• Sleep disturbances: Many women experience difficulties with falling asleep or staying asleep, often due to night sweats, hormonal fluctuations or overall anxiousness.

  • Mindset changes: Hormonal fluctuations can affect one’s mindset, too. Some women may experience occasional  irritability, anxiousness or other changes. .

  • Vaginal dryness and discomfort: Declining estrogen levels can naturally lead to vaginal dryness, itching or discomfort for some women. 

  • Changes in libido: Some women may experience decreased libido or changes in sexual function that are common during this life stage.

  • Changes in energy levels: Hormonal changes, sleep disturbances and other changes can impact energy levels. 

  • Changes in hair quality: As estrogen levels normally decline during menopause, the hair growth cycle can become impacted, sometimes even leading to shorter and thinner hair strands.

Perimenopause Dietary and Lifestyle Tips

Women in their 40s and beyond should aim to eat well, exercise regularly, and supplement with hormonal balance, bone strength and heart health in mind.

Below are suggestions for how to handle the perimenopausal period of life using dietary and lifestyle strategies. As always, however, you should consult your healthcare professional prior to beginning any new dietary or lifestyle regimen, including as you go through perimenopause and transition to menopause or postmenopause.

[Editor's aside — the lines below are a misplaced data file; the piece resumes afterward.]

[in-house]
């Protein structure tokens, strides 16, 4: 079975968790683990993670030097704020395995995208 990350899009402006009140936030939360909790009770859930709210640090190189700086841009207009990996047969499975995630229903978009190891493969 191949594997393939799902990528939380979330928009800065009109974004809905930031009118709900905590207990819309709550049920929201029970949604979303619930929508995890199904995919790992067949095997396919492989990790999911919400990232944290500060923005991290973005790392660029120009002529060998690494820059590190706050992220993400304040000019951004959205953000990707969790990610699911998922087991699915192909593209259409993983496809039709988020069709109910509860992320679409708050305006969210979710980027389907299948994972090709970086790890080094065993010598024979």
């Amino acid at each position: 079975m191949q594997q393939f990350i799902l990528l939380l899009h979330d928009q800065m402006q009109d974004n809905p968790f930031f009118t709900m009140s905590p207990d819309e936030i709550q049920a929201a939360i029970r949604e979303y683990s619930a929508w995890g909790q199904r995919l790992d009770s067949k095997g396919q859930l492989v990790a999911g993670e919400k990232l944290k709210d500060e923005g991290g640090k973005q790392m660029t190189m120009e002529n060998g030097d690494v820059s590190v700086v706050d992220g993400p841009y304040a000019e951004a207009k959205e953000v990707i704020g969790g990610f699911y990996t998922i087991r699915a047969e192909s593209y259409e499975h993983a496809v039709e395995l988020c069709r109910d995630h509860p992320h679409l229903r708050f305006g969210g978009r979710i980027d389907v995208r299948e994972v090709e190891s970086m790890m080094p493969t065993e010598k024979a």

Middle-aged women should prioritize a perimenopause diet rich in protein, antioxidants, omega-3s, calcium and vitamin D.

According to some statistics, up to 70 percent of women ages 51–70, and as high as 90 percent of women over 70, don’t get enough vitamin D, meaning it’s essential not to skimp on vitamin D-packed foods. Digestion may also need to be supported during perimenopause; however, eating foods rich in probiotics, enzymes and fiber can usually help keep things on track.

General foods to include in your diet during the perimenopause to menopause transition include:

  • All types of fresh vegetables and fruits, such as leafy greens and berries 

  • Wild-caught fish, such as salmon and tuna

  • Nuts and seeds, such as chia, flax, walnuts and almonds (they’re also high in calcium and healthy fats)

  • Fermented soy products, such as organic tofu or tempeh

  • Healthy fats, such as olive oil, avocado, nuts and seeds

  • Quality proteins, including poultry, fish, eggs, legumes and organic dairy products

  • Probiotic foods, including yogurt, kefir, sauerkraut and kimchi

Lifestyle Changes